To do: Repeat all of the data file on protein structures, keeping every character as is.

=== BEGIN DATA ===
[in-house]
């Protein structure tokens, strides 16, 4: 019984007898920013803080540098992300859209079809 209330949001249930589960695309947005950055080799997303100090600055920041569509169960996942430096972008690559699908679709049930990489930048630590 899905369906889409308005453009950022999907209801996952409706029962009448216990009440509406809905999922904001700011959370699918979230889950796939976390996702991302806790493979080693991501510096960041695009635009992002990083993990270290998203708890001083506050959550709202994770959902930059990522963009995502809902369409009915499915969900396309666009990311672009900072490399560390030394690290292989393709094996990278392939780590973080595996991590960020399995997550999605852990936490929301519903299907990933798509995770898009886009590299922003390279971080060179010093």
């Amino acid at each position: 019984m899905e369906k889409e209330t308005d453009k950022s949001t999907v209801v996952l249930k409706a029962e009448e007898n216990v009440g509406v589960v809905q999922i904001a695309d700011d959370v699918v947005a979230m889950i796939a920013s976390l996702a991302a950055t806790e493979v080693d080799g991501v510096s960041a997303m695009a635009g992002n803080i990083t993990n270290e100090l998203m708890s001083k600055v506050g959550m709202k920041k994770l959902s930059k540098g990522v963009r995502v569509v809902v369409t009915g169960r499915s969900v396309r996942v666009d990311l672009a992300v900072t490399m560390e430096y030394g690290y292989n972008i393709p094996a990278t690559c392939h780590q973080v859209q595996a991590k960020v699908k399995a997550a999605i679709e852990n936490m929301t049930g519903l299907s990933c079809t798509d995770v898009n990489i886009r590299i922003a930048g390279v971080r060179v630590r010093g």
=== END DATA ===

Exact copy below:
[in-house]
């Protein structure tokens, strides 16, 4: 019984007898920013803080540098992300859209079809 209330949001249930589960695309947005950055080799997303100090600055920041569509169960996942430096972008690559699908679709049930990489930048630590 899905369906889409308005453009950022999907209801996952409706029962009448216990009440509406809905999922904001700011959370699918979230889950796939976390996702991302806790493979080693991501510096960041695009635009992002990083993990270290998203708890001083506050959550709202994770959902930059990522963009995502809902369409009915499915969900396309666009990311672009900072490399560390030394690290292989393709094996990278392939780590973080595996991590960020399995997550999605852990936490929301519903299907990933798509995770898009886009590299922003390279971080060179010093």
């Amino acid at each position: 019984m899905e369906k889409e209330t308005d453009k950022s949001t999907v209801v996952l249930k409706a029962e009448e007898n216990v009440g509406v589960v809905q999922i904001a695309d700011d959370v699918v947005a979230m889950i796939a920013s976390l996702a991302a950055t806790e493979v080693d080799g991501v510096s960041a997303m695009a635009g992002n803080i990083t993990n270290e100090l998203m708890s001083k600055v506050g959550m709202k920041k994770l959902s930059k540098g990522v963009r995502v569509v809902v369409t009915g169960r499915s969900v396309r996942v666009d990311l672009a992300v900072t490399m560390e430096y030394g690290y292989n972008i393709p094996a990278t690559c392939h780590q973080v859209q595996a991590k960020v699908k399995a997550a999605i679709e852990n936490m929301t049930g519903l299907s990933c079809t798509d995770v898009n990489i886009r590299i922003a930048g390279v971080r060179v630590r010093g």